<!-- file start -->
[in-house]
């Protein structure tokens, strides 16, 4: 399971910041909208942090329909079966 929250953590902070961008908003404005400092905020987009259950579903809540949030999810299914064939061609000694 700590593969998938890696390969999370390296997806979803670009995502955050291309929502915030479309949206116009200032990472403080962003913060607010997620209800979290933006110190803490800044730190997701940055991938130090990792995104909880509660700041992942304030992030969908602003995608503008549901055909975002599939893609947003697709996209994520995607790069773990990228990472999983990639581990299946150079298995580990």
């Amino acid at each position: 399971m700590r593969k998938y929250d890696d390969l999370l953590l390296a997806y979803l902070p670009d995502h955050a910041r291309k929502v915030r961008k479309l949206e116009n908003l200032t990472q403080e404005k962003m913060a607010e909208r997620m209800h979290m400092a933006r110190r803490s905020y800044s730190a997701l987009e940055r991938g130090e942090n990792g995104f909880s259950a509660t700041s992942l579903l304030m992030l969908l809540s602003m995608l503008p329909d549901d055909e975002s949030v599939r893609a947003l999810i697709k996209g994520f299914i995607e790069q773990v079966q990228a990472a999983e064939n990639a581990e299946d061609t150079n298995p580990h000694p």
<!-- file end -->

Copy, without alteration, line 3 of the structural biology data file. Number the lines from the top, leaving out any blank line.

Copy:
């Amino acid at each position: 399971m700590r593969k998938y929250d890696d390969l999370l953590l390296a997806y979803l902070p670009d995502h955050a910041r291309k929502v915030r961008k479309l949206e116009n908003l200032t990472q403080e404005k962003m913060a607010e909208r997620m209800h979290m400092a933006r110190r803490s905020y800044s730190a997701l987009e940055r991938g130090e942090n990792g995104f909880s259950a509660t700041s992942l579903l304030m992030l969908l809540s602003m995608l503008p329909d549901d055909e975002s949030v599939r893609a947003l999810i697709k996209g994520f299914i995607e790069q773990v079966q990228a990472a999983e064939n990639a581990e299946d061609t150079n298995p580990h000694p």